State v. Stogsdill

Decision Date11 December 1929
Docket NumberNo. 29555.,29555.
Citation23 S.W.2d 22
PartiesTHE STATE v. R.H. STOGSDILL, Appellant.
CourtMissouri Supreme Court

Appeal from Cape Girardeau Circuit Court. Hon. E.M. Dearing, Special Judge.


J.A. McCollum and Spradling & Dalton for appellant.

(1) The defendant was entitled to an instruction advising the jury that unless his guilt was proven beyond a reasonable doubt, the jury should give him the benefit of the doubt and acquit him. No such instruction was given. Instruction 5 so blended the subjects of presumption of innocence and reasonable doubt as to minimize the effect of any doubt which might have existed in the minds of the jury. Defendant was entitled to a clear and concise instruction on reasonable doubt, but it was not given, and the failure to do so was error. Sec. 4025, R.S. 1919; State v. Douglas, 258 Mo. 281; State v. Clark, 147 Mo. 20. (2) The failure of the court to give necessary instructions in felony cases, without request or exception by defendant, is good cause for new trial. State v. Conway, 241 Mo. 271; State v. Connor, 252 S.W. 718. (3) The court permitted George Fowler, over the objection and exception of defendant, to state that he had told his wife, brother and mother-in-law just how deceased had been killed, and to relate the conversations with reference to the killing. The homicide had already been accomplished and the statements were self-serving and narratives of past occurrences and not inadmissible. State v. Forshee, 199 Mo. 142; State v. Harris, 150 Mo. 56; State v. Schaeffer, 172 Mo. 335; State v. Buckley, 298 S.W. 777. George Fowler was a co-indictee with defendant, and, according to his testimony, an accomplice, and it was to his interest to speak and testify falsely. The statements made by him were self-serving and the testimony of J.W. Fowler, a brother, repeating the conversation with his brother with reference to the killing of Hargett was hearsay and highly prejudicial. State v. Creed, 252 S.W. 680; State v. Tippett, 296 S.W. 134; Legere v. State, 77 S.W. 1060. (4) The State, over the objection and exception of defendant, exhibited and sought to have admitted in evidence the bloody clothing of deceased. The offer was refused. There was no question about the identity of deceased, the nature of the wounds, and their location, character, or fatality. The exhibition and offer to introduce them in evidence was highly prejudicial to defendant. State v. Creed, 252 S.W. 681; State v. Reninson, 267 S.W. 853; State v. Pearson, 270 S.W. 351. The court admitted in evidence the bloody sheet on the bed in the room from which deceased is alleged to have been taken. At no time during the trial was there a controversy about the blood on the sheet, or the wounds of deceased, and the admission of the sheet in evidence was inadmissible, highly prejudicial and inflammatory. Cases supra. (5) The court permitted Crader and Maxwell to testify to conversations and statements between themselves, Fowler, Lasley, Horstman, Stokely, and others. At the time these conversations were received in evidence, no conspiracy was shown to exist, and such conversations and statements were not competent and the court erred in admitting them. State v. Kennedy, 177 Mo. 98; State v. Weaver, 165 Mo. 1; State v. Thompson, 238 S.W. 787; State v. Daubert, 42 Mo. 239; State v. Ross, 29 Mo. 32. (6) It was error to admit in evidence the statements, conversations and threats alleged to have been made by Fowler and Lasley against deceased without a preliminary showing that defendant was present at the time, or the existence of a conspiracy, or a common purpose on the part of all defendants to kill deceased. At the time these conversations, statements and threats were received in evidence, the State had only shown that Fowler and Lasley belonged to the Brotherhood of Railway Trainmen and that deceased did not. It was error to admit this character of evidence. State v. Austin, 183 Mo. 478; State v. Faulkner, 175 Mo. 546. (7) The only evidence offered by the State to show a conspiracy was the statement alleged to have been made by Fowler and Lasley to Crader, Maxwell and others. Fowler and Lasley were jointly indicted with defendant and, according to the State's theory of this case, they were co-conspirators with defendant, and it is a well-established principle of law that a conspiracy cannot be established by the conspirators alone, but must be shown by other facts and circumstances independent of their statements. State v. Loeb, 190 S.W. 304; State v. Gilmore, 132 N.W. 53. (8) The State, without incompetent, irrelevant and illegal testimony sought to show a conspiracy to kill deceased. The existence of such conspiracy was not established by competent and relevant evidence, but the evidence admitted to establish such conspiracy was highly prejudicial and poisoned the minds of the jury against defendant. One-half the evidence was devoted to the establishment of a conspiracy, and the court failed and neglected to give one single instruction on this question. This cause was submitted to the jury without a definition of conspiracy, or the essentials constituting the same. The defendant submits that under the law and in justice to himself, the court should have given an instruction on this question. Sec. 4025, R.S. 1919; also Cases supra. (9) The court permitted Bisplinghoff to state that he was a member of the Brotherhood of Railway Trainmen; that Lasley and Fowler were members of the same organization; that deceased had sought an application for membership in the organization, but had been refused. Deceased at the time of his death was not a member of the organization, but was referred to as "scally" or "scab." This testimony was offered for the purpose of showing a motive on the part of defendants Lasley and Fowler for the killing of deceased. The defendant offered to show that in 1923, when first employed by the Frisco, he was put to work at Springfield; that at that time the shopmen's strike was in progress, and that non-union men had taken the places of union men in the shops; that his first duties with the Frisco were to protect the non-union men against the union strikers. Defendant contends that he should have been permitted to make such showing. It disclosed his relationship with the Brotherhood of Railway Trainmen and was some evidence to rebut the motive which the State had endeavored to show. State v. Punshon, 124 Mo. 448; State v. Liolios, 225 S.W. 941; State v. Everhart, 289 S.W. 604. (10) The State was permitted to cross-examine T.M. Stokely concerning his evidence of the coroner's inquest and to introduce the testimony of Stokely at the inquest in evidence. Defendant was not present at the inquest when the testimony was taken, did not examine or cross-examine the witness and had no opportunity to face him at the time he was giving such testimony, and the introduction of such testimony was wholly incompetent and highly prejudicial. People v. Dewitt, 206 N.W. 564; State v. Squires, 98 Pac. 413; State v. Corcoran, 61 Pac. 1034; Campbell v. State, 116 S.E. 807; People v. Scott, 129 N.E. 798; State v. Mullins, 101 Mo. 514. (11) The defendant offered to show by George Fowler, the self-confessed accomplice, that he had been promised total or partial immunity. The defendant offered to make this proof by facts and circumstances; that is to say, the carrying of the key to his room, the going to the grocery store and buying his tobacco and groceries, being at liberty on the streets, the officers taking him to Chaffee to visit his family, the bringing of his family to Benton to visit him, the keeping him at a private home in Jackson during the first trial, and many other facts and circumstances which indicated that he had been promised total or partial immunity. The court refused to admit this testimony and we submit it was error. 1 Am. Eng. Cyc. Law (2d) 399; 40 Cyc. 2511; State v. Kent, 27 L.R.A. 686, 694; State v. Ritter, 231 S.W. 606. (a) In his effort to show by facts and circumstances that Fowler had been promised immunity, the defendant asked Fowler a number of questions with the view of disclosing such facts, but the court sustained objections to the competency of the questions with the remark that the answer would shed no light, or that he did not think the question competent for that purpose. (b) On the following day the court permitted defendant to be further examined, but admonished the jury that: "You will continue to remember wherever the court sustains an objection, the jury should not consider that as evidence." The ruling of the court on the admissibility of evidence during the first day of the trial, prejudiced the jury against defendant, and the subsequent admission of such evidence did not cure the error. State v. Taylor, 118 Mo. 153; State v. Davis, 225 S.W. 707; Kribs v. Light Co., 215 S.W. 762; Rooker v. Railroad, 226 S.W. 69. (12) The verdict of the jury was a chance verdict and not its deliberate judgment. It was the result of chance and self-imposed coercion and exchange of views. The affidavits of defendant, the jurors, the deputy sheriff and the exhibit found in the jury room are conclusive proof as to the method of the jury in arriving at a verdict, and such verdicts have been uniformly held as erroneous. 27 R.C.L. 847; State v. Branstetter, 65 Mo. 149; Sawyer v. Railroad, 37 Mo. 240; State v. Linn, 223 Mo. 98.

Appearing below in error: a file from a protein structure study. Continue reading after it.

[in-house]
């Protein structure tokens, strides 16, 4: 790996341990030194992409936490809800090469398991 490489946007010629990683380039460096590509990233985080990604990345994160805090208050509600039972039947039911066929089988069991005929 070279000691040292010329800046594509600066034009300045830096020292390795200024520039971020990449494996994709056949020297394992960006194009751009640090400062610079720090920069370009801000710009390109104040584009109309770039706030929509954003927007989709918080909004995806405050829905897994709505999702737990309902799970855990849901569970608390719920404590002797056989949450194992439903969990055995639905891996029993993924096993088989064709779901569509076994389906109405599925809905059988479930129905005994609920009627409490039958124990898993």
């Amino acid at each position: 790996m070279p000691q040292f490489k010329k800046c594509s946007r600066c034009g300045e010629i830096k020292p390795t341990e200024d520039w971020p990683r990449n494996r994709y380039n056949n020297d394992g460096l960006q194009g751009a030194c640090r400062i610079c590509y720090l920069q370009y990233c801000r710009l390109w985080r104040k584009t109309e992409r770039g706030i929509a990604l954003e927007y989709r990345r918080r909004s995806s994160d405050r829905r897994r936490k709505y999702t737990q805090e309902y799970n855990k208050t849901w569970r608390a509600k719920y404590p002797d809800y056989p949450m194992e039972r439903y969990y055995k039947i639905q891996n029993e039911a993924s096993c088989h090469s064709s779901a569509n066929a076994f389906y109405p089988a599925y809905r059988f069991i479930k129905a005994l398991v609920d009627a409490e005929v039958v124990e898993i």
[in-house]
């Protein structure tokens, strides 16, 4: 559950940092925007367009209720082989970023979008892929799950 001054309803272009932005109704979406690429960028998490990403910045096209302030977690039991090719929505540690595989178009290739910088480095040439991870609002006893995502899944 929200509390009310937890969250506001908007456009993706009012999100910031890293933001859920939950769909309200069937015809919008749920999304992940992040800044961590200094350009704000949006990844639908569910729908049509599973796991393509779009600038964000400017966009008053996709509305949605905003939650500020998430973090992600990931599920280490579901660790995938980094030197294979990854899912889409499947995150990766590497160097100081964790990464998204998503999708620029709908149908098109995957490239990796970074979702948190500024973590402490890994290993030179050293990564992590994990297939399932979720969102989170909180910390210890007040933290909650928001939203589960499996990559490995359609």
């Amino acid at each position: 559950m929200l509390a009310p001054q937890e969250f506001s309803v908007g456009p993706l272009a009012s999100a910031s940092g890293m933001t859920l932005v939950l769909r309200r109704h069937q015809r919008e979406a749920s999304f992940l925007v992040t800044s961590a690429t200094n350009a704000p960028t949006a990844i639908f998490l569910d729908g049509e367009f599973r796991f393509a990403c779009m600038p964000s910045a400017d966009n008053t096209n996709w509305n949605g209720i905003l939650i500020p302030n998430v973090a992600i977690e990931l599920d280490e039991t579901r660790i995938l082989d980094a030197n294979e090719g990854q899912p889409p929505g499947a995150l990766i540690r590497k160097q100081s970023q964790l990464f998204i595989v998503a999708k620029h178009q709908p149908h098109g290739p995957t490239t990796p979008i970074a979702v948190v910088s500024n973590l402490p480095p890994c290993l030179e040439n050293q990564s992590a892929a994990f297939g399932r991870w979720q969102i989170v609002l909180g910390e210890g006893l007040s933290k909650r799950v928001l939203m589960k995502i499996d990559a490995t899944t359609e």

Stratton Shartel, Attorney-General, and A.B. Lovan, Assistant Attorney-General, for respondent; M.E. Montgomery, James A. Finch and R.L. Ward of counsel.

(1) The indictment is sufficient, containing all the necessary allegations to charge the crime of murder. It fully informs the defendant of the charge he is required to meet, and is in a form similar to many approved by this court, and is not challenged by the appellant. Sec. 3230, R.S. 1919; State v. Bracey, 267 S.W. 809; State v. Conley, 255 Mo. 185; State v. Clay, 201 Mo. 687; State v. Privitt, 175...

To continue reading

Request your trial

VLEX uses login cookies to provide you with a better browsing experience. If you click on 'Accept' or continue browsing this site we consider that you accept our cookie policy. ACCEPT